WLS Center E-Newsletter

A FREE publication from


Hosted by Barbara Thompson
Author of:
Weight Loss Surgery:
Finding the Thin Person Hiding Inside You.

Issue #92

May 1, 2006

Hello Everyone,
Our number of subscribers for this newsletter is almost at 10,000. That’s a huge number.  But even with so many people, I often think of you as 10,000 of my closest friends. I have gotten to meet many of you from my speaking events.  And those I haven’t met, many of you are in my Internet Mentoring Program. And there are others that I occasionally correspond with over email.

I say 10,000 of my closest friends, because I am always so touched at how many of you are willing to open your heart to me and through me to all of the other subscribers. Four weeks ago I asked for stories from people who are having trouble with alcohol following surgery.  I received many responses to this very personal question.  I hope you will enjoy the article on this topic below.

In This Issue


* Barbara Thompson Speaking in Pittsburgh PA
* Alcoholism Following Weight Loss Surgery
* Oprah Magazine Article
* Attention Nurses
* Walk From Obesity
* Recipe: Tomatillo and Chile Pepper Salsa Salad
* Success Story: Emily from Boise

Alcoholism Following Weight Loss Surgery

“At its most basic level, addiction — whether to nicotine,  alcohol, drugs, food, sex, shopping or gambling — is an attempt to control and fulfill the desire for happiness. An addict engages in a relationship with a substance or an activity in order to produce a desired mood change or a trancelike state." Craig Nakken, author of "The Addictive Personality.”

I am very blessed. As I mentioned earlier, people will email me with their hearts wide open. They will bear their souls to me.  In all of this honesty, I have been seeing a destructive trend start to emerge. The trend is toward alcoholism.  Some of us have replaced our food addiction with an alcohol addiction and are not able to control it.

A month ago I asked for people to share their struggles with alcohol with me. I want to share with you one of the many stories that I received. I know Patty’s story will touch you as much as it touched me.

Hi Barbara,
It's time I wrote to you. You brought up the subject of alcoholism after weight loss surgery. It happened to me. I began with just a shot of tequila to get a little buzz now and then when I was with friends.

I soon found out how much I liked that buzz. It happened quickly and was quite a rush. I guess with our new anatomy, it's like mainlining alcohol. It's almost as if it were an IV dose.

In the beginning it was a couple of shots and that was it for the night. It progressed quickly. In 10 months I accomplished what people who haven't had weigh loss surgery take 10 years to accomplish. I became a raging alcoholic. I was drinking daily and the amount had increased so much it was scary. I withdrew from my friends and family. I did things I never thought possible for me to do. I knew I was headed for destruction. I couldn't wait to get home to drink. I turned into a horrible person and traded my need to fill the void in my life from food to alcohol.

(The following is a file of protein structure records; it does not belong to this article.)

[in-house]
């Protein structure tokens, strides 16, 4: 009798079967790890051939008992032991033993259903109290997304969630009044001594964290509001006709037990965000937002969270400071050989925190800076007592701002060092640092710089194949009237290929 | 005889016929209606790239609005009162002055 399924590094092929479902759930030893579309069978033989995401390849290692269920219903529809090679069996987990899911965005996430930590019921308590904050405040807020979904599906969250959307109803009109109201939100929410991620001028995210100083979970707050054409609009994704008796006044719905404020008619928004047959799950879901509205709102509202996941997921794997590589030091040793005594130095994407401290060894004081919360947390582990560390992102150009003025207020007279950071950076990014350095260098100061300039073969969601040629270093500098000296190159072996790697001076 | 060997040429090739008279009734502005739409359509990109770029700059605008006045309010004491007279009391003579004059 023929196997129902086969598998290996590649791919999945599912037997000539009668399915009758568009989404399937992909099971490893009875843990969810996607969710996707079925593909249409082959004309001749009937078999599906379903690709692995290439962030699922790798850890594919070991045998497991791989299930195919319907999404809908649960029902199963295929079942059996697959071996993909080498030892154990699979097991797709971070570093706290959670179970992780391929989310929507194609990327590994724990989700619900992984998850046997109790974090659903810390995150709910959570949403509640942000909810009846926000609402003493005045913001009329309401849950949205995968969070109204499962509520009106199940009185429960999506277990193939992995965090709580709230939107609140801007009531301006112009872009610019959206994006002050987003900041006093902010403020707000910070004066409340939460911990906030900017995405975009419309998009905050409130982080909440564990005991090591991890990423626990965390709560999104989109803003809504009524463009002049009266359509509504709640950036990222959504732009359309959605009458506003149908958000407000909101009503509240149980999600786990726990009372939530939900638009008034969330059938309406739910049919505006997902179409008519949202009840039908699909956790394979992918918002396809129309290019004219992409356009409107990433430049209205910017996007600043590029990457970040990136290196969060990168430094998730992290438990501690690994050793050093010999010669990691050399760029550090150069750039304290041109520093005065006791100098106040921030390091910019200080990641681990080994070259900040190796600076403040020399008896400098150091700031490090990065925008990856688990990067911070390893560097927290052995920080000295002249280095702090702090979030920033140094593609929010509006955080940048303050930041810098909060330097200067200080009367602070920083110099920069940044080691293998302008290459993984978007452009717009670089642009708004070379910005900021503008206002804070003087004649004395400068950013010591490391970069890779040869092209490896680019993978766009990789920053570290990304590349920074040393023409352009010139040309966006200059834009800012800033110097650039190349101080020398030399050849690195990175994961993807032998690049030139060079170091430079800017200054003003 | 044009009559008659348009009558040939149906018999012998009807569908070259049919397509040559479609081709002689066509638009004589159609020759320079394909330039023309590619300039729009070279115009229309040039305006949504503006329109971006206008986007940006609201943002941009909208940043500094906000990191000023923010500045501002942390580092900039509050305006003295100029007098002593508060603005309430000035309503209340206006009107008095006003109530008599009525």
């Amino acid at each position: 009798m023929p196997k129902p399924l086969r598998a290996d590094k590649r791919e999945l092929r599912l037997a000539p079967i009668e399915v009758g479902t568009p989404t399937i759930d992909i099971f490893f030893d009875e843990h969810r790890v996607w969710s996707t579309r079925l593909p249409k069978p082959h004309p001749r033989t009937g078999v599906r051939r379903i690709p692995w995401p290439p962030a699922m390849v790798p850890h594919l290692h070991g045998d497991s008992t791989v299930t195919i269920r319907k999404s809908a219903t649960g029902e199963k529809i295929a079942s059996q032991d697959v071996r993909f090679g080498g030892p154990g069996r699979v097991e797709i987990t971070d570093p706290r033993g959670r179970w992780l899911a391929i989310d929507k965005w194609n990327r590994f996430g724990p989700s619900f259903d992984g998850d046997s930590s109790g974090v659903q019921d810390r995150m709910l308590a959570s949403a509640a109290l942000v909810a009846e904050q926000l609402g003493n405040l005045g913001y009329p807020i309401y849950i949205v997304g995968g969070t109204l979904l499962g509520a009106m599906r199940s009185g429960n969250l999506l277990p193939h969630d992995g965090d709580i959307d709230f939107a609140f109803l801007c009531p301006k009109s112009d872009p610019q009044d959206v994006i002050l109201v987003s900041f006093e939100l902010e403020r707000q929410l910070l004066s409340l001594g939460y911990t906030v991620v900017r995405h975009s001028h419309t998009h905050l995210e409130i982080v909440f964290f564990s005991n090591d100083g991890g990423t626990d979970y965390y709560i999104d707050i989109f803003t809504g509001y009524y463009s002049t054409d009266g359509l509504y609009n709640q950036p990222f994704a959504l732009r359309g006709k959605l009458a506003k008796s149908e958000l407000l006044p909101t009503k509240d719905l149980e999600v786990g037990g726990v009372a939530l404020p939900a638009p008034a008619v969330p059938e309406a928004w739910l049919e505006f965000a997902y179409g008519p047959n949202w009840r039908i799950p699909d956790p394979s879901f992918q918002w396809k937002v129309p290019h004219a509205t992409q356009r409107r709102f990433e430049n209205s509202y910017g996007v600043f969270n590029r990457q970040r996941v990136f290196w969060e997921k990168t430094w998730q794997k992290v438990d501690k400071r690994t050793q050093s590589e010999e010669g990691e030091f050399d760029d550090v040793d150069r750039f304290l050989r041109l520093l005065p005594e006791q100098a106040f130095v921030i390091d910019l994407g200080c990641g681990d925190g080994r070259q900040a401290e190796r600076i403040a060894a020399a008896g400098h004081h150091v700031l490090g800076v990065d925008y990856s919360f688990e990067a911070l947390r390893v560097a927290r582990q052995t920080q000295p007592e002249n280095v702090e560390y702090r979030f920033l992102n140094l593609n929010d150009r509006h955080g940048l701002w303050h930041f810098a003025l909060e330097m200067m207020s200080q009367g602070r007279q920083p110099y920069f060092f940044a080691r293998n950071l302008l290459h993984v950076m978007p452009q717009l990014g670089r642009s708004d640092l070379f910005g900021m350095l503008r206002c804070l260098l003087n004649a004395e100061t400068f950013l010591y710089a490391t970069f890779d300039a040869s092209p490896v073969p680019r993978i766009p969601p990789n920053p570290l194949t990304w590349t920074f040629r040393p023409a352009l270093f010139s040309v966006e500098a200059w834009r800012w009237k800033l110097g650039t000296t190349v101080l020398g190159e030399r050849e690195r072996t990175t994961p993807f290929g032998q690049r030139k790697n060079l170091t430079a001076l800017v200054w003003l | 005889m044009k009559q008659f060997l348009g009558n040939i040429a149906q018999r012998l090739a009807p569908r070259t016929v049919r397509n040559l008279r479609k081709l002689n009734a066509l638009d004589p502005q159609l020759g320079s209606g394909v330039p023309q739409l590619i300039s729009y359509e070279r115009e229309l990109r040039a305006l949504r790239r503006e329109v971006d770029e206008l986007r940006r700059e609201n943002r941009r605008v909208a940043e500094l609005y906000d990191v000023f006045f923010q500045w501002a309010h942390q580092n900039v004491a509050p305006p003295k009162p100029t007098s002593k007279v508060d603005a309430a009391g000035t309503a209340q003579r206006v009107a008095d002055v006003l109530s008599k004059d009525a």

Now, I attend my weight loss surgery support group weekly. We introduce ourselves and say how much weight we've lost and what type of surgery we had, etc. I even got one of your century club ribbons! We all clap and cheer and share in the excitement. Four or five other times during the week, I introduce myself at meetings by saying, "Hi. My name is Patty and I'm an alcoholic."

There is no going back, Barbara. Once a cucumber becomes a pickle, it can never be a cucumber again. I address this topic quite frequently in my weight loss surgery support group because I see it happening to other people. I've taken it to my surgeon's office and shared it with the psychologist there. They don't seem very interested. I'm scared for my friends.

I will be 4 years post-op from weight loss surgery in August. In September I will have 2 years of sobriety. Before surgery, I was a social drinker. I could drink one or two drinks and that would be satisfying for a night. I usually only had a drink every few months. It was not a part of my life. After surgery, it took over. I tried to fill that same void, that same pain that food used to attempt to fill with alcohol. And after surgery it was fun... for awhile. But just like everything we use to fill that void, it stopped working. That void can only be filled by something within us. We cannot fill an internal need with something external. It's just not possible. We must learn to care about ourselves enough to trust that still small voice that says, "You're ok... just like you are." It's often very hard to hear because of all the other things that have overshadowed it from our past and even our present lives. They scream so loud it is all we hear.